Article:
The budget lays a lot of emphasis on spurring growth in the manufacturing sector. The investment allowance linked to the new investments in plant and machinery are likely to benefit pharma companies also. The Government has hinted at supporting SEZs. Pharma companies setting up export units should be enthused by this intent, although the devil lies in the details, said Anand Mehta, Partner (pharmaceutical and healthcare sector group), Khaitan & Co., a law firm based in Mumbai on the pharmaceutical and healthcare sector.
The budget as proposed will encourage R&D. The Government has proposed to strengthen biotech clusters. Innovator companies are also likely to benefit from the proposed provision for refund of customs duty on the import of scientific and technical instruments. Investigators in clinical trial programmes may now be subjected to service tax with the exemption proposed to be withdrawn. These had been included in the negative list of exempted services. This will make clinical trials more expensive, he said.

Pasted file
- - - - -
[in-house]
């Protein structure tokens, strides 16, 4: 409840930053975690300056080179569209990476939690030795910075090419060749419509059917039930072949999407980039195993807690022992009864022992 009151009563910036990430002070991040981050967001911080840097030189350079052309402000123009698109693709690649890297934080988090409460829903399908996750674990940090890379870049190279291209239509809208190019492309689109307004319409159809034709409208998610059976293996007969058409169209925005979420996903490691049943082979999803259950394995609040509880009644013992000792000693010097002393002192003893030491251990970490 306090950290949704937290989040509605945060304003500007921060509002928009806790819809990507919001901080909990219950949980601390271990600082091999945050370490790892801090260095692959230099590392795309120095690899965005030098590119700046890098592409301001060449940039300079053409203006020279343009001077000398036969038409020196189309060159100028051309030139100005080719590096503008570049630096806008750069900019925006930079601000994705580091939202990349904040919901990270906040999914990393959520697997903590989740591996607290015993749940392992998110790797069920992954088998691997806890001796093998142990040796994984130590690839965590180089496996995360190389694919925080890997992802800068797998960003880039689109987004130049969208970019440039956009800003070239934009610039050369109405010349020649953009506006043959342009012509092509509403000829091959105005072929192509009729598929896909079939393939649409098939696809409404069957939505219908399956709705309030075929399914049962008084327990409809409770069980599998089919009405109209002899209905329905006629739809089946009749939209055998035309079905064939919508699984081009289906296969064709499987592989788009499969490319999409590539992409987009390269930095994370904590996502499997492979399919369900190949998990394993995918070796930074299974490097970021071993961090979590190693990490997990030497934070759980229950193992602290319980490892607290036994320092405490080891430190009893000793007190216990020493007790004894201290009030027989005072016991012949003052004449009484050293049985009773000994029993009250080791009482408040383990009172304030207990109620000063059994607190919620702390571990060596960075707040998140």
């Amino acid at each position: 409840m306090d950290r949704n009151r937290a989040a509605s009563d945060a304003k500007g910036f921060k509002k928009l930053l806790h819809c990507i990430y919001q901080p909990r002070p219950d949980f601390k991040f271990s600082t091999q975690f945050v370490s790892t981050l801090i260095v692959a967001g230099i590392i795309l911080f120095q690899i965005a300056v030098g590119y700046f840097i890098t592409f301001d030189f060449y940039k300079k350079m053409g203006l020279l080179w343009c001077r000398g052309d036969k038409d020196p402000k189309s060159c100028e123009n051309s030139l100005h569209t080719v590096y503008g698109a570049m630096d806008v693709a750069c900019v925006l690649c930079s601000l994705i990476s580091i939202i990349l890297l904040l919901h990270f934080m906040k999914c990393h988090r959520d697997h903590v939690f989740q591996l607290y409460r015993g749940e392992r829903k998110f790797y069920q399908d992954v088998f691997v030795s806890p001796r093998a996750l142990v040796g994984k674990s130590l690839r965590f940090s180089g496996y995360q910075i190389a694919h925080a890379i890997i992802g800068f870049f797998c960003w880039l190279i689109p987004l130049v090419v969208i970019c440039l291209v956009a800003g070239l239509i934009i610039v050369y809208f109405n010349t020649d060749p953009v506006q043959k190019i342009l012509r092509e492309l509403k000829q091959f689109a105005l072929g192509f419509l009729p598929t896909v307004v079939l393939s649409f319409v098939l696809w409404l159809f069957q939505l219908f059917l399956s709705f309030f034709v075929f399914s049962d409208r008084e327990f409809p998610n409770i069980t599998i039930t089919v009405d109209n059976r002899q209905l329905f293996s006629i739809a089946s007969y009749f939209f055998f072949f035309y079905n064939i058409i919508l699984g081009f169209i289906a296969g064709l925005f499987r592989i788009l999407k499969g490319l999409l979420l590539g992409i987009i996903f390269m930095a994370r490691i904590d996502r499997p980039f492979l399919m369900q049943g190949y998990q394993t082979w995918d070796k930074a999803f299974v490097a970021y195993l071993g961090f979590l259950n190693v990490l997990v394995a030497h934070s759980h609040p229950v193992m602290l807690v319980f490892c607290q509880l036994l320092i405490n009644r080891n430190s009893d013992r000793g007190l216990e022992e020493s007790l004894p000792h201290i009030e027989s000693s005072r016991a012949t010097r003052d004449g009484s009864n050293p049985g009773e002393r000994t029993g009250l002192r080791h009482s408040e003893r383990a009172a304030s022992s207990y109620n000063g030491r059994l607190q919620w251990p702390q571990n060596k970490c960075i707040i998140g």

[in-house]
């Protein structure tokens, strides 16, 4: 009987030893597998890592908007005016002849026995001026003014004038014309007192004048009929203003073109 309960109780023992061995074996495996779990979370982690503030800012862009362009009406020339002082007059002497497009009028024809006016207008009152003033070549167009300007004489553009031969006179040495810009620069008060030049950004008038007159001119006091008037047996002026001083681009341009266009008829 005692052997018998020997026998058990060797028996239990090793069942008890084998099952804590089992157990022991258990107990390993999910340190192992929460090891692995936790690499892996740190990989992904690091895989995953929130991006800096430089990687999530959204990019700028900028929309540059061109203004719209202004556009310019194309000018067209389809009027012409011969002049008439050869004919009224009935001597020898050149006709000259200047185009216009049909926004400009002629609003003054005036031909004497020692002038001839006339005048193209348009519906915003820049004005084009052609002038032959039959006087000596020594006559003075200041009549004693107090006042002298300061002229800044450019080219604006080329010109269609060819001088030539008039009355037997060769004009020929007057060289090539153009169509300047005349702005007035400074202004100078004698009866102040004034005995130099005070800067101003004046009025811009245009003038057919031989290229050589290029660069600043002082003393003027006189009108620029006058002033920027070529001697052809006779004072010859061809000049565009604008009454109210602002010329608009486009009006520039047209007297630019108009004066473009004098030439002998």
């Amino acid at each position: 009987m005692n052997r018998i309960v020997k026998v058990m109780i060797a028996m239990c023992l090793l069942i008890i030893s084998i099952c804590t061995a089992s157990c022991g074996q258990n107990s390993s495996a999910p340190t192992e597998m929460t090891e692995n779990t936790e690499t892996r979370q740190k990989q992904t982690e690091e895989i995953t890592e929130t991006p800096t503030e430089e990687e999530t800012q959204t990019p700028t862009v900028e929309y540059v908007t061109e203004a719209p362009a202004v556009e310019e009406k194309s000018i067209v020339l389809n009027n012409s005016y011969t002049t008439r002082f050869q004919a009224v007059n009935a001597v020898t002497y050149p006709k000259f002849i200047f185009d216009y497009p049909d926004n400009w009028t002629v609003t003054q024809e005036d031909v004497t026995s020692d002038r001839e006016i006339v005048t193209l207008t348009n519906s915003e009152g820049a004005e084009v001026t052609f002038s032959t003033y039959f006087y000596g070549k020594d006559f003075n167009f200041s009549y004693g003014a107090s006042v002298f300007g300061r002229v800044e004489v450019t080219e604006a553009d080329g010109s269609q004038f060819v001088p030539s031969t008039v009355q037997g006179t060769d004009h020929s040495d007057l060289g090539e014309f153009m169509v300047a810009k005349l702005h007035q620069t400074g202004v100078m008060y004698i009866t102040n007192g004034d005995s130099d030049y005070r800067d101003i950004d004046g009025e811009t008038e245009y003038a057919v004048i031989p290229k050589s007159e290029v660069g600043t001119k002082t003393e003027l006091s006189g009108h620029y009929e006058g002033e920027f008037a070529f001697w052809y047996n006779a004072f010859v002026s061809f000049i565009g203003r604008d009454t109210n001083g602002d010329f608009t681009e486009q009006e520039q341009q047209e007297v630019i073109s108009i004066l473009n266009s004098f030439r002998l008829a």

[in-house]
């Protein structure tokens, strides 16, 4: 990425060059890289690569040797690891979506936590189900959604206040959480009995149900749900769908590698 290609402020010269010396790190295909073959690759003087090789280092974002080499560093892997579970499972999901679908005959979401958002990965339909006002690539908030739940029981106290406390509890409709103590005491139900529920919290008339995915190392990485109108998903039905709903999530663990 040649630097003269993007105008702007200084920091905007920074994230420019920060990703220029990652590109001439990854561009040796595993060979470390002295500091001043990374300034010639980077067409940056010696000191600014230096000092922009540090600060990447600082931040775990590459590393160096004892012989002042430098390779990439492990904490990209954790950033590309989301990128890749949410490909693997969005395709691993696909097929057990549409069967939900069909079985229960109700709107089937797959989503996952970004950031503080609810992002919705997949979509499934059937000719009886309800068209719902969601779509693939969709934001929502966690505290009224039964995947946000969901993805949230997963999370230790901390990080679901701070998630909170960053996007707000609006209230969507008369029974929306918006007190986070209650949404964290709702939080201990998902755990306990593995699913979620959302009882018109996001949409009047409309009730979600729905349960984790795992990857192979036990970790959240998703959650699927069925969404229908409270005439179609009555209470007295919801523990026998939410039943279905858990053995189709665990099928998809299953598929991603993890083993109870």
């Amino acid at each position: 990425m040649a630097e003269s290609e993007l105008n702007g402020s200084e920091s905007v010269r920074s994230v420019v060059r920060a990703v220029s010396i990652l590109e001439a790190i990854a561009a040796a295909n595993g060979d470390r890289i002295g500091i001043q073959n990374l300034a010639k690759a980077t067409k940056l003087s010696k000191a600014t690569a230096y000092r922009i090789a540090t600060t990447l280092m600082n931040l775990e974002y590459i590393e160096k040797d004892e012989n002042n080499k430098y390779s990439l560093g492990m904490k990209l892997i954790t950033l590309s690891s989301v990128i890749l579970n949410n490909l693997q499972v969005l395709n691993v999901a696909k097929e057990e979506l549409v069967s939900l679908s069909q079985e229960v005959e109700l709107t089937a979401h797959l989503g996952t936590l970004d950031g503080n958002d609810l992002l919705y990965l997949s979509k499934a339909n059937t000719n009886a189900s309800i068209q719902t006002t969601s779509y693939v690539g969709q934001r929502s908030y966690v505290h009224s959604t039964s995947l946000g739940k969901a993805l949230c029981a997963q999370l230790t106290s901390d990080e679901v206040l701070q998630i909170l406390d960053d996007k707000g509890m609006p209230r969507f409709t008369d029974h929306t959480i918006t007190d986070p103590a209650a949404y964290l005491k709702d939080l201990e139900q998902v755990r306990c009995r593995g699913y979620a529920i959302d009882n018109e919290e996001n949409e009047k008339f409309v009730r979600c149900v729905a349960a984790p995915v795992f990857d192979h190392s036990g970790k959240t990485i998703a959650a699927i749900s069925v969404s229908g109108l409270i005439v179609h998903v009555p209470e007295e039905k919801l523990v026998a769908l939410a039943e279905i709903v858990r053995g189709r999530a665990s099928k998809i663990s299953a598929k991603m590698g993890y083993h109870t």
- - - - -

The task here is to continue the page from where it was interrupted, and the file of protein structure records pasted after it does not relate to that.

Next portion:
“With regard to the healthcare sector, the government appears to have recognised the need to address critical shortages of qualified doctors and medical staff and announced setup of more AIIMS, government medical colleges and institute for higher dental studies as well as establishment of model rural health research centres for undertaking local health research. We expect that the commitment to providing Smart Cities and digitising India through broadband connectivity at village level could result in a boost for models such as telemedicine, which can provide significant impetus to healthcare delivery in rural areas”, said Gagandeep Bakshi, Associate Director – Investment Banking, Intellecap.
However, we are disappointed with the absence of targeted incentives such as infrastructure status to hospitals and increasing tax exemption for setting up hospitals which would have provided access to affordable and quality healthcare in Tier II and Tier cities. This should be addressed by the government in the near future to enable rapid health infrastructure growth,” he added.